Earnings, earnings, earnings! Often, that is all pundits dissect. How much profit did a company report? Did it meet Wall Street’s expectations? Will firms’ earnings soar or sag next year? Fine questions! But investors stuck in this myopia miss a far better gauge of future growth: gross operating profit margins. That they’re rarely considered gives them power, particularly in late-stage bull markets—like now. Here is why “fat” margins offer you an edge—and how to deploy them now.
Earnings do matter—stocks are ownership stakes in firms’ future profits, after all. But past profits lack predictive power. Why? Accounting gimmickry lets firms twist and tweak short-term results. I am not referencing Enron or WorldCom-type chicanery. Firms perfectly legally decide when to readjust depreciation, take write-downs, repurchase shares or upgrade facilities. One time expenses can whack profits one quarter, yet never recur. All this distorts reported earnings, obscuring what matters most: a firm’s core business strength and long-term growth capability.
Equally important: The huge attention net earnings receive means new forecasts or results are pre-priced near-instantaneously. When the actual release comes, markets will have largely anticipated the results. When the profit data hit newswires, the stock may zig zag briefly as reality and expectations line up. But that happens too fast for almost anyone to act—with little lasting effect.
What to do when ubiquitous, pre-priced data leaves no one an investment edge? As I explained last summer, analyze the data devotees themselves. Look for what they miss—or dismiss. Today, most see gross margins as relics of a pre-digital era, when traders barked orders across bustling exchange floors and desktop computers had less power than today’s smartphones. Data-driven managers claim gross profit margins are too rudimentary to compete with their complex algorithms. Ironically, when I started 50 years ago gross margins were still taught exactly because they are so simple! No need for supercomputers. Just subtract the cost of goods sold from sales—easy to find even then. Divide the result by sales. Done! Nowadays, with so many pundits dismissing them, gross margins aren’t only easy to calculate, they have power.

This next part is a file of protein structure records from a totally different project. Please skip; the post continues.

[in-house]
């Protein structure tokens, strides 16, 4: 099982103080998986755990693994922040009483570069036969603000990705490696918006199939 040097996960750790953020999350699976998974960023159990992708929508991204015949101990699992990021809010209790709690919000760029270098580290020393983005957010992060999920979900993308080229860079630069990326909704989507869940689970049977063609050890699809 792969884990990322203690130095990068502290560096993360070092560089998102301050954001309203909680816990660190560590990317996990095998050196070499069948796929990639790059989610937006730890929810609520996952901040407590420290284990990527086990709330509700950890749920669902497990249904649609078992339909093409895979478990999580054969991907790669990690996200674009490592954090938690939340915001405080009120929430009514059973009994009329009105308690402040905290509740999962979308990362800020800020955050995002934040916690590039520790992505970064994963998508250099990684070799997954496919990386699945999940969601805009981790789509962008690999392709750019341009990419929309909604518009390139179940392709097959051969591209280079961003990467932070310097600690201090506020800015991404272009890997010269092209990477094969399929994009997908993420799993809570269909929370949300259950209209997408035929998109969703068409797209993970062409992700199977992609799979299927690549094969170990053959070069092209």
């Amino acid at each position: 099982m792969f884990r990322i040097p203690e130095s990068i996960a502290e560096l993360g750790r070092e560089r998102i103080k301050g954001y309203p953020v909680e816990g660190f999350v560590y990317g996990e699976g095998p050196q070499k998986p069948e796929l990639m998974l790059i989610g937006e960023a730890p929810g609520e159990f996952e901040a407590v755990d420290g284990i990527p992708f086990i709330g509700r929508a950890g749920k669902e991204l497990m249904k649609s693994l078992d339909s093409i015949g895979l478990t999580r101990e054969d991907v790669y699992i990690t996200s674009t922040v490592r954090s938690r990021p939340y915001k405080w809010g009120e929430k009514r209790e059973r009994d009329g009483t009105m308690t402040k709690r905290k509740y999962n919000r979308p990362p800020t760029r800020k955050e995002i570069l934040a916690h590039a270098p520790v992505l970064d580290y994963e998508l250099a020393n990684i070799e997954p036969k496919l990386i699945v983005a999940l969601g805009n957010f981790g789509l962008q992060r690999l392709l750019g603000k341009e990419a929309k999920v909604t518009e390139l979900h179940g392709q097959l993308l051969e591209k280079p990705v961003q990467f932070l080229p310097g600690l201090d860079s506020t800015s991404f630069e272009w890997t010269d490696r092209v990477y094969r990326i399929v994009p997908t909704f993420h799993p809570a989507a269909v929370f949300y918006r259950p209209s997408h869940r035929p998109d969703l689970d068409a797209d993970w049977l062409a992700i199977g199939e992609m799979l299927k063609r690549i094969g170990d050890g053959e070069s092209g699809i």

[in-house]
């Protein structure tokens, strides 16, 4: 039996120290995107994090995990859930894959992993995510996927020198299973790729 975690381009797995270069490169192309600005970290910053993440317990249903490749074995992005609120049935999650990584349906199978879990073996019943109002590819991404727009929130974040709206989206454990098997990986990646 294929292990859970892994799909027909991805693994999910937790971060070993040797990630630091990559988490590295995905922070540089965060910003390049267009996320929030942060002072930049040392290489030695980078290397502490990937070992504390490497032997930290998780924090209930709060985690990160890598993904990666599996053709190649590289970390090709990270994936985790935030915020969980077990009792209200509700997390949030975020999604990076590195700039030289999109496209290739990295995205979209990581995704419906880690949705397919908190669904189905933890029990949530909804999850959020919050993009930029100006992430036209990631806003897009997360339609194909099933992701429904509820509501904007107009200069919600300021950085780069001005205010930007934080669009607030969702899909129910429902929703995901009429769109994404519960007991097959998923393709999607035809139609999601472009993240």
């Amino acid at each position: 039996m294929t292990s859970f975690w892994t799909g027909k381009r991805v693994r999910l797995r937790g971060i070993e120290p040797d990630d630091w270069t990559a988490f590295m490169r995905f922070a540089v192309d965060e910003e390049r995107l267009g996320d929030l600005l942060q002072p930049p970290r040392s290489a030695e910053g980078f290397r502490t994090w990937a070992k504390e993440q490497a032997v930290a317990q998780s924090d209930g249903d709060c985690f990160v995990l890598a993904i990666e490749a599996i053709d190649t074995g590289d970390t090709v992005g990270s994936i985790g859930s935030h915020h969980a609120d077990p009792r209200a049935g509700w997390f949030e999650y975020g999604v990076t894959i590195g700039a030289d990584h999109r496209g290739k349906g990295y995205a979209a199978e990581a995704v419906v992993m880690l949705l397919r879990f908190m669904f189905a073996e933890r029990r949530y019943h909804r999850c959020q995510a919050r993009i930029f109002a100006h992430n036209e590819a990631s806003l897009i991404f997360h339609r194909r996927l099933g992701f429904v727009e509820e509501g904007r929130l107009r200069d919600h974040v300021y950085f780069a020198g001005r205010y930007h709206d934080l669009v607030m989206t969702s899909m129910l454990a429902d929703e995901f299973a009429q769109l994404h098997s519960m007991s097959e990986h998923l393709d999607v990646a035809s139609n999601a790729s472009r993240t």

As I detailed in July, this bull market looks late stage, despite its young age. The value stocks that normally lead the beginning of bull markets didn’t—quality growth stocks did, a late-stage regularity. After a few month value surge growth stocks have resumed their leadership. That should continue—and gross margins are key to finding them.
Crucially, gross margins offer a clear view of a firm’s ability to self-finance future growth. Fatter gross margins enable more capacity for sales, marketing and R&D expenses to fuel growth. They allow easier financing of capital expenditures, mergers and acquisitions or anything else driving future expansion.
Fatter gross margins also provide a downturn buffer, letting firms profit even as costs rise or demand drops, trashing lesser competitors. Late-bull-market investors crave such stocks. Consider: As bull markets age, those invested throughout the upturn develop acrophobia, worried a bear market will erase their gains. Newly optimistic buyers, meanwhile, want growth with some stability. Fatter gross margins offer both groups relative comfort. Thin-margin, typically value, firms get punished during downturns when profits evaporate. They fare best in early bull markets’ relief rallies.
Presently, America’s market is among the world’s fattest. Its profit margins average 33.1%, compared to 26.0% for the non-U.S. developed world. Among the plumpest of the plump: big Tech stocks. In the US, the sector boasts 48% gross margins, with Software industry firms leading the blubberbrigade at 71%. Tech-like companies in the Communication Services sector’s Interactive Media & Services industry carry whopping 63% gross margins. In Health Care, US Pharmaceuticals firms average 64% and Biotechnology an even-better 74%. Health Care Equipment & Supplies firms are a stellar 56%, too. Pockets within Consumer Staples—like Household and Personal Products—also top 50%.
The overseas world offers pockets of fat margins perfect for diversification. European Health Care sports 56% gross margins. Look to Switzerland, France, Denmark and Germany for that. Japan and the UK offer plenty of fat Pharma, too—the former’s gross margins sparkle at 75% and the latter’s aren’t far behind at 65%. The Luxury Goods industry averages 54% worldwide. Europe dominates it—target France, Switzerland and Germany. For more fat-margin Consumer Staples stocks, look to the UK and Japan.
What about the value sectors pundits have hyped for months on end? Gaunt! Globally, the Materials, Energy, Industrials and Utilities sectors all fall short of 25%. Value-heavy Financials? Gross margins don’t work on them, due to their business models. For banks, net interest margins are key. Banks borrow at short-term rates to finance long term loans. The gap between the two determines net interest margins. Long rates are low globally, with America’s 1.3% 10-year yield among developed markets’ highest. With the Fed and other central banks pinning short rates near zero, net interest margins should be weak.
While most investors focus on minutiae and complexity, don’t be fooled: There is magic in gross operating profit margins’ sneaky simplicity. Use fat gross margin stocks to beef up your portfolio in America and globally.